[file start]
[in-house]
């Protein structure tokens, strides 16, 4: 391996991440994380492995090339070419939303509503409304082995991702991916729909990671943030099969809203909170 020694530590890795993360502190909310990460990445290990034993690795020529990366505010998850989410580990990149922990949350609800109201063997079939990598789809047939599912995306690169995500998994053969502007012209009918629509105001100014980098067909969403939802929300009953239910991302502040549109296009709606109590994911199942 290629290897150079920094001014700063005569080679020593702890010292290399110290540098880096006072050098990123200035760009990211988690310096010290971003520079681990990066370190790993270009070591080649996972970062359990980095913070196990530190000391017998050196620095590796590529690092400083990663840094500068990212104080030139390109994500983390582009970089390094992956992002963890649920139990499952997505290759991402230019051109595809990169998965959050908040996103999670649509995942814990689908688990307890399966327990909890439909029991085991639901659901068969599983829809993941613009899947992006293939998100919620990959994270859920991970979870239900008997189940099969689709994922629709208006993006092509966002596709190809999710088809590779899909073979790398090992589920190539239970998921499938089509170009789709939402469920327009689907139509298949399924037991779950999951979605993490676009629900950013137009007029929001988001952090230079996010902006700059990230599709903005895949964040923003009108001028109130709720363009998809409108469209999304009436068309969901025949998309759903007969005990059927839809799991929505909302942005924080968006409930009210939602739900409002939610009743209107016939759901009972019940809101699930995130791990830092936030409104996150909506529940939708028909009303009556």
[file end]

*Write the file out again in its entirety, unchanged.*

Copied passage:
[in-house]
């Protein structure tokens, strides 16, 4: 391996991440994380492995090339070419939303509503409304082995991702991916729909990671943030099969809203909170 020694530590890795993360502190909310990460990445290990034993690795020529990366505010998850989410580990990149922990949350609800109201063997079939990598789809047939599912995306690169995500998994053969502007012209009918629509105001100014980098067909969403939802929300009953239910991302502040549109296009709606109590994911199942 290629290897150079920094001014700063005569080679020593702890010292290399110290540098880096006072050098990123200035760009990211988690310096010290971003520079681990990066370190790993270009070591080649996972970062359990980095913070196990530190000391017998050196620095590796590529690092400083990663840094500068990212104080030139390109994500983390582009970089390094992956992002963890649920139990499952997505290759991402230019051109595809990169998965959050908040996103999670649509995942814990689908688990307890399966327990909890439909029991085991639901659901068969599983829809993941613009899947992006293939998100919620990959994270859920991970979870239900008997189940099969689709994922629709208006993006092509966002596709190809999710088809590779899909073979790398090992589920190539239970998921499938089509170009789709939402469920327009689907139509298949399924037991779950999951979605993490676009629900950013137009007029929001988001952090230079996010902006700059990230599709903005895949964040923003009108001028109130709720363009998809409108469209999304009436068309969901025949998309759903007969005990059927839809799991929505909302942005924080968006409930009210939602739900409002939610009743209107016939759901009972019940809101699930995130791990830092936030409104996150909506529940939708028909009303009556």